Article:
Follow the news on Argentina April 6, 2012 – Updated on January 20, 2016 Protection for Rosario crime reporter threatened over coverage of drug case ArgentinaAmericas Help by sharing this information Receive email alerts to go further July 6, 2020 Find out more December 4, 2019 Find out more News News Organisation RSF_en On eve of the G20 Riyadh summit, RSF calls for public support to secure the release of jailed journalists in Saudi Arabia News Latin American media: under control of families, economic and political elites Journalists face archaic sanction of capital punishment in some parts of the world News ArgentinaAmericas Reporters Without Borders voices its support for Hernán Lascano, the Rosario-based La Capital newspaper’s crime reporter, who has been getting threatening messages since 2010 in connection with his coverage of a major drug-trafficking case and got a new, particularly disturbing message during the last week of March mentioning his daughter and his daily movements.Local sources told Reporters Without Borders that other journalists in Rosario, in the central province of Santa Fe, have been covering the case but only Lascano seems to have been receiving anonymous threatening messages.“The Santa Fe province authorities have appreciated the gravity of this situation,” Reporters Without Borders said. “We hail the response of provincial governor Antonio Bonfetti and Rosario mayor Mónica Fein in personally meeting with Lascano on 3 April to offer him and his family all possible means of protection.“Lascano is also receiving the support of the Rosario Press Union. All these gestures are vital, but will they be enough to stop the threats? We offer Lascano our additional support, and at the same time we hope that the police, who are investigating the threats, quickly identify who is behind them.”The threats that Lascano has been receiving since 2010 – initially sent to his personal email address – have alluded directly to his coverage of a case in which a certain Mario Roberto Segovia was arrested in 2008 in connection with an intercepted consignment of 300 kg of ephedrine bound for Mexico hidden in packets of sugar. Lascano did not at first report the threats to the police because he thought they posed a “limited danger.” These anonymous messages continued until October 2011.He received the latest threat on 26 October, three days before Segovia was sentenced to nine years in prison on charges of contraband, using false customs papers and endangering public health. It came in the form of a written letter with no mention of a sender that was received by neighbour. It detailed aspects of his private life and said: “You will understand what it is to lose.” La Capital filed a formal complaint about the threat with the prosecutor’s office.Although less so than their colleagues in nearby countries, Argentine journalists are also exposed to threats from drug traffickers, especial in the border provinces. Drug cartels, paramilitary groups financed by drug traffickers and other criminal organizations nowadays represent the main source of physical dangers to journalists worldwide. November 19, 2020 Find out more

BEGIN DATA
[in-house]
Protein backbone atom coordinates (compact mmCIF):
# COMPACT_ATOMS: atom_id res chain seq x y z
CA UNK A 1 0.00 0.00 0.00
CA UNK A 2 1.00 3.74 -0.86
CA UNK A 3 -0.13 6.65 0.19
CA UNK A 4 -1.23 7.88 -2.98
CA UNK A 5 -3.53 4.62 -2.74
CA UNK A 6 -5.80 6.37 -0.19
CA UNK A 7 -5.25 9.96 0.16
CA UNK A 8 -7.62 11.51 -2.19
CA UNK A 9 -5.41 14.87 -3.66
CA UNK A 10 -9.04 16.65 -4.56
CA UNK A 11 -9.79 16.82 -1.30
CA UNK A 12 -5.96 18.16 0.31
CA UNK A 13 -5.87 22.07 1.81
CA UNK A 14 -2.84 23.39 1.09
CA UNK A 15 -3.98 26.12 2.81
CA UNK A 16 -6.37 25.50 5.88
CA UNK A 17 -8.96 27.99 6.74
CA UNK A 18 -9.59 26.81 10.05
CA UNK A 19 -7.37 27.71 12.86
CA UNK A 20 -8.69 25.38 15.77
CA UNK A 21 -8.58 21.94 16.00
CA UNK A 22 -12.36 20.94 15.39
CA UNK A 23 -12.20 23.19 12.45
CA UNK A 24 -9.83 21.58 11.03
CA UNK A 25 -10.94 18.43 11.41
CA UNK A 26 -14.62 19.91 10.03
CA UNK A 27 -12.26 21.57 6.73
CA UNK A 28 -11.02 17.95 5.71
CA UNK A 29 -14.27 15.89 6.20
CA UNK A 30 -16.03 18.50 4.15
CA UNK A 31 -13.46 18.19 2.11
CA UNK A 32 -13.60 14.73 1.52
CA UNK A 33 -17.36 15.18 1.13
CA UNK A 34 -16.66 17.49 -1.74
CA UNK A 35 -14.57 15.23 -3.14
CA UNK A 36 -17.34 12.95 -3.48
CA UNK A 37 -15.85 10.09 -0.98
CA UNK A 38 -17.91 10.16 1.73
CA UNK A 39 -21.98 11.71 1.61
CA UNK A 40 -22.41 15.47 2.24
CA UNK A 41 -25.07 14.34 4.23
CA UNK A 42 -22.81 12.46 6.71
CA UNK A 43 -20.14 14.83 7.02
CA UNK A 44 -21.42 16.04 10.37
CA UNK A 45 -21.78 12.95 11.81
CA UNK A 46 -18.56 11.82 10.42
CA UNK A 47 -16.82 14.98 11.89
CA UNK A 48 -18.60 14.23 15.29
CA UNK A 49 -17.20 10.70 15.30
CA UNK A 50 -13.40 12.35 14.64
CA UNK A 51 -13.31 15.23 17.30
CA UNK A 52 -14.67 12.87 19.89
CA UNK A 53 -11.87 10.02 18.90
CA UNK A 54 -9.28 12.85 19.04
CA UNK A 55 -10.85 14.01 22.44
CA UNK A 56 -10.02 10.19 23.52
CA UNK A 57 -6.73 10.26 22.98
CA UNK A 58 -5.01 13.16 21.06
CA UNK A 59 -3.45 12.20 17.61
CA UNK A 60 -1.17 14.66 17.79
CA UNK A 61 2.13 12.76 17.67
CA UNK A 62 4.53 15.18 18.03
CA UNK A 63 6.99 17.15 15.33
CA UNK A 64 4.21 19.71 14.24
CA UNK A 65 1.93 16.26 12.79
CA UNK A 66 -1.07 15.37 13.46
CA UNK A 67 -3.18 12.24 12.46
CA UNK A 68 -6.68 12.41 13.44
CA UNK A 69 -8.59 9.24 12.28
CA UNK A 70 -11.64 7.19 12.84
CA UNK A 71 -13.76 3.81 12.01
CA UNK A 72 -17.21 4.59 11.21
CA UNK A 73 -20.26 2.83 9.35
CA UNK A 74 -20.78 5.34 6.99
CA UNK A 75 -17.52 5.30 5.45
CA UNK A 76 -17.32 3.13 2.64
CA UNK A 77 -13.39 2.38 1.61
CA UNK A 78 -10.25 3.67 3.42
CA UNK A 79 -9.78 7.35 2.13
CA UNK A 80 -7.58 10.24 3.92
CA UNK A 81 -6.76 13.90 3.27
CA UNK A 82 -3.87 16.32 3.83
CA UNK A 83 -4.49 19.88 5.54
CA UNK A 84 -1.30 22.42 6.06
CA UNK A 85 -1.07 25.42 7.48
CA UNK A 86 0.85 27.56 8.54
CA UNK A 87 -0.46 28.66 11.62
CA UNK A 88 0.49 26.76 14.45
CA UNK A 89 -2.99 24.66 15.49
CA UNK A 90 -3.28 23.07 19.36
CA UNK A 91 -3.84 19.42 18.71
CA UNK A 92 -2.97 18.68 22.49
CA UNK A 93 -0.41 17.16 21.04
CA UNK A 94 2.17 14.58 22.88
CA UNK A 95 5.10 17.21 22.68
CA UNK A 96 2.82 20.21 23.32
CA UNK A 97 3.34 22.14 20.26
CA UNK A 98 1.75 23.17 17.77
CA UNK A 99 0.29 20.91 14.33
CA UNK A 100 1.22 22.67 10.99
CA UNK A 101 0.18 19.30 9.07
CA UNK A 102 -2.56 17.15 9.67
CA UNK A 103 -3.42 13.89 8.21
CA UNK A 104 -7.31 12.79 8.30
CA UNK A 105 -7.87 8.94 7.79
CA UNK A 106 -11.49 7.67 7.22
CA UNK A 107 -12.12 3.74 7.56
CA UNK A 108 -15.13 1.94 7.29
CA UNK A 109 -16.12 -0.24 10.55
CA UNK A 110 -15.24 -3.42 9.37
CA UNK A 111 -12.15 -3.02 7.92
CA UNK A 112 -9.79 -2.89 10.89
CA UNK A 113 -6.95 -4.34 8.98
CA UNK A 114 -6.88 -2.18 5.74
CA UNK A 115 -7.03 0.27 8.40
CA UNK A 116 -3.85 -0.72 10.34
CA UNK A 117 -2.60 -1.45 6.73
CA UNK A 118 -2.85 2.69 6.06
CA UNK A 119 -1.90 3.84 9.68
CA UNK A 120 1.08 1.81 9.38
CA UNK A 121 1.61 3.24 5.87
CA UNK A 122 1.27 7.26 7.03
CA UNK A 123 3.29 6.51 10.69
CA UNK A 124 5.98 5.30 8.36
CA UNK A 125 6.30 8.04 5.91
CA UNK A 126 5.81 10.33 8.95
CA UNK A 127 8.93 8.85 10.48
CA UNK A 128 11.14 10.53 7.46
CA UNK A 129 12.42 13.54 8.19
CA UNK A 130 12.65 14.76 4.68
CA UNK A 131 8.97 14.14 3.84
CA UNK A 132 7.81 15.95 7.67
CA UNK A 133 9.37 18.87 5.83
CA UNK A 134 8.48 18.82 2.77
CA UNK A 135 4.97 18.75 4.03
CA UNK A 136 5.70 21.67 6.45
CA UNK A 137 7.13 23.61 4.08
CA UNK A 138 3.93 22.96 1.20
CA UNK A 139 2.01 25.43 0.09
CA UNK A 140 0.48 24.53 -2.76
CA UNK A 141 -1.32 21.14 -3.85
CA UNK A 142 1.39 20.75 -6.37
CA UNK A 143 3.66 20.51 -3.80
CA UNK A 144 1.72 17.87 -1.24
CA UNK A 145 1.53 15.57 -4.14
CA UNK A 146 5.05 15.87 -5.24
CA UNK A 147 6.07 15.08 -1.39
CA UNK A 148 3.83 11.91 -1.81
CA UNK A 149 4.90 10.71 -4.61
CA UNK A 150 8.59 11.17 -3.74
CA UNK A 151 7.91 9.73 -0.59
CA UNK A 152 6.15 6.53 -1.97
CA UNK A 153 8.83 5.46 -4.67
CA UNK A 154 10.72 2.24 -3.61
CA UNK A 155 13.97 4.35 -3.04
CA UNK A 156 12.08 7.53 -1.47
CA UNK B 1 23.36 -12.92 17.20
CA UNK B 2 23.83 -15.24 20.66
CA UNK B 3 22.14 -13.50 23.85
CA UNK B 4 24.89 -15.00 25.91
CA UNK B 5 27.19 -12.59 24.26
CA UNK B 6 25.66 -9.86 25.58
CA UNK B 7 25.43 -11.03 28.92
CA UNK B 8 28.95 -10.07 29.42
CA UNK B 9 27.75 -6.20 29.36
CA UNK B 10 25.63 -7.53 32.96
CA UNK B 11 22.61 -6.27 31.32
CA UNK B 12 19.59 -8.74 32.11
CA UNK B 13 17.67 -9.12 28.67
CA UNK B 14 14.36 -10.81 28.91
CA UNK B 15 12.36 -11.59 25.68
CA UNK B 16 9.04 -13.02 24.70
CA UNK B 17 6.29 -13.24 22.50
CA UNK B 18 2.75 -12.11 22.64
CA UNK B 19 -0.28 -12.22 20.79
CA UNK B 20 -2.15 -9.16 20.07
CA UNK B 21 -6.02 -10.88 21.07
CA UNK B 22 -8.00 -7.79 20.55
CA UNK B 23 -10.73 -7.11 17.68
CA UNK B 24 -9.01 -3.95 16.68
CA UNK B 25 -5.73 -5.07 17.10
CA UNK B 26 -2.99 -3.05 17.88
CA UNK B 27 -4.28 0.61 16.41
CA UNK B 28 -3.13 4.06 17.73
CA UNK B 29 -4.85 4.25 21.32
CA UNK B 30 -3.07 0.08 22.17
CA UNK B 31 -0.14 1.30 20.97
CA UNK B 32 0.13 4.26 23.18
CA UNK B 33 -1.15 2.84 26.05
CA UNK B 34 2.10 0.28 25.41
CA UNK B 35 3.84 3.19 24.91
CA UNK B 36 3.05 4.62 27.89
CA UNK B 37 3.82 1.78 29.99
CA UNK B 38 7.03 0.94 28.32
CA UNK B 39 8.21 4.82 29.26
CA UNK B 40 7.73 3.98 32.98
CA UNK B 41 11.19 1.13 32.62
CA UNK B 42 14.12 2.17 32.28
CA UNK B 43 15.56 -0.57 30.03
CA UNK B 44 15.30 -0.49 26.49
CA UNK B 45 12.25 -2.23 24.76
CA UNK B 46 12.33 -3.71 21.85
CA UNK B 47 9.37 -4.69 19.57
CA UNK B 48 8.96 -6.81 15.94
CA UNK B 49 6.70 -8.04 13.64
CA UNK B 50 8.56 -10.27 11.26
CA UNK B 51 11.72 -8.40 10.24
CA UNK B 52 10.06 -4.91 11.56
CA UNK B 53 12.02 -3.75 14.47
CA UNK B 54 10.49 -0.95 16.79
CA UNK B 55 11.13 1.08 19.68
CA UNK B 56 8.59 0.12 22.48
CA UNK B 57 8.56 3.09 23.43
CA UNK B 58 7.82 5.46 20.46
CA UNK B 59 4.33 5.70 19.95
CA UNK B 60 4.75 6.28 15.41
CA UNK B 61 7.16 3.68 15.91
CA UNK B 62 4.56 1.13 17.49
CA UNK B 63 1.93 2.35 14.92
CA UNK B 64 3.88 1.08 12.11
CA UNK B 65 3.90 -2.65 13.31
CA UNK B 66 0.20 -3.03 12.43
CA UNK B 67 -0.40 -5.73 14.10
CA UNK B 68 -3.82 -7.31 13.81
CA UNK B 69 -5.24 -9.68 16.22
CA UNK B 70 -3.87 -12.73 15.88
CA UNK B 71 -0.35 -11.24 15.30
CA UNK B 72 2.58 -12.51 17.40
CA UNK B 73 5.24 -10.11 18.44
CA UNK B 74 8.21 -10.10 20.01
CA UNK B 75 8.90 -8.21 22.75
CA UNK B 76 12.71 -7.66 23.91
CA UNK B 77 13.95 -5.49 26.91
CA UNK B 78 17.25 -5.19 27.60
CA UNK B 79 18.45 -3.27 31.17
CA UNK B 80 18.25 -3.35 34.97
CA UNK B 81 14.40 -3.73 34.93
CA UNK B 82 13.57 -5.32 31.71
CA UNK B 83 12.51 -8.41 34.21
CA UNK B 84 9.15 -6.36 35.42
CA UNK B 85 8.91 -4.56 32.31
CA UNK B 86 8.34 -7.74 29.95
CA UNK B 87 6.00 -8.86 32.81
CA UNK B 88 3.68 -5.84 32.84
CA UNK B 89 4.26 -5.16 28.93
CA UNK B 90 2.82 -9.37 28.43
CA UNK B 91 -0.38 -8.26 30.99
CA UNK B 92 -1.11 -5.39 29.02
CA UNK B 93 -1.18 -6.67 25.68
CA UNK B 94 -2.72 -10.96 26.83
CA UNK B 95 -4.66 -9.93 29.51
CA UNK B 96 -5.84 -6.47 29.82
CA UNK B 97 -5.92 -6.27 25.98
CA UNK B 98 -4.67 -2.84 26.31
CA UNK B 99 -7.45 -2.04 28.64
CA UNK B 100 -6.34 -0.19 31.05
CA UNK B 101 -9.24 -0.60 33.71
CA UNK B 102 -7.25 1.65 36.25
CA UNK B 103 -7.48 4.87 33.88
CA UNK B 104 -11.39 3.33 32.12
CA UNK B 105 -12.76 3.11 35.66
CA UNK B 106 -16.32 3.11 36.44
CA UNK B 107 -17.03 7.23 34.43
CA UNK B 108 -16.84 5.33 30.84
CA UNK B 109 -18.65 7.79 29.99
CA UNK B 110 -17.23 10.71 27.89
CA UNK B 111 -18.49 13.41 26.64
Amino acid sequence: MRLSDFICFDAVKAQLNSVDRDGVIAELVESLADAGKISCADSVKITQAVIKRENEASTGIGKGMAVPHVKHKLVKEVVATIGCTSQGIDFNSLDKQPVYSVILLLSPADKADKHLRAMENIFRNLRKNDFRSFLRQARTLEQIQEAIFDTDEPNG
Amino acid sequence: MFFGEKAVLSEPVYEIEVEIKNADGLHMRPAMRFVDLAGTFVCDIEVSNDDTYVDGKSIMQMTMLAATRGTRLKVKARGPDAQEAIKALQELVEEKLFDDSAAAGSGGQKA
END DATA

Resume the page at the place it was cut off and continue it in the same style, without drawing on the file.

At the presentation of the packaging of “Pazinski sukerančić”, the confectioners of the confectionery trade “Antica” and Davorka Šajina from the agritourism “Ograde” could be tasted, which went perfectly with the Malvasia of local winemakers Anđelini, Bažon, Benvenuti and Tomaz. The unique packaging of this traditional dessert was made for the purpose of promoting the cultural and gastronomic offer of central Istria and further branding and strengthening the recognizability of “Pazin sugar cake” as an authentic product of this region. But perhaps more importantly, thanks to the packaging, this authentic dessert got its selling element, both as a souvenir and for daytime sales. Packaging in three variants – small for one candy, medium for five, and large for 15 candies, was designed in collaboration with designer Tina Erman Popović. Special attention was paid to the quality of the boxes and their adaptation to transport, in order to preserve the unique shape of the candy, but also all its precious flavors and aromas. Inside the package there are information leaflets with the recipe in Croatian and English. Let’s tell stories, our authentic stories. This is just one in a series of activities by which the LAG “Central Istria”, as the holder of the project for the protection of “Pazin cukerančić”, seeks to preserve the valuable tradition of making cukerančić and further valorize it in gastronomic and tourist terms. “This unique package of Pazin candy will complete its presentation on the market, but also open up many new possibilities. We want these promotional packages to be used as a recognizable product or souvenir that will gladly be bought, as a dessert or souvenir, by both domestic and foreign guests, which will enrich the offer of confectioneries, souvenir shops, tasting rooms, wineries and restaurants. together and successfully we communicate the importance that cukerančić has for this area” said the Mayor of Pazin and the President of the Central Istria LAG Renato Krulčić. In Pazin, the promotional packaging of “Pazin sugar cake” was presented, the only Istrian dessert included in the List of protected intangible cultural assets of the Republic of Croatia. A dessert that every guest of central Istria must try, especially because it goes well with Istrian Malvasia, which is an additional dimension. A small step forward in the promotion and branding of Istria, and a big step for “Pazinski cukerančić” which has gained a new dimension and a new life cycle as of today.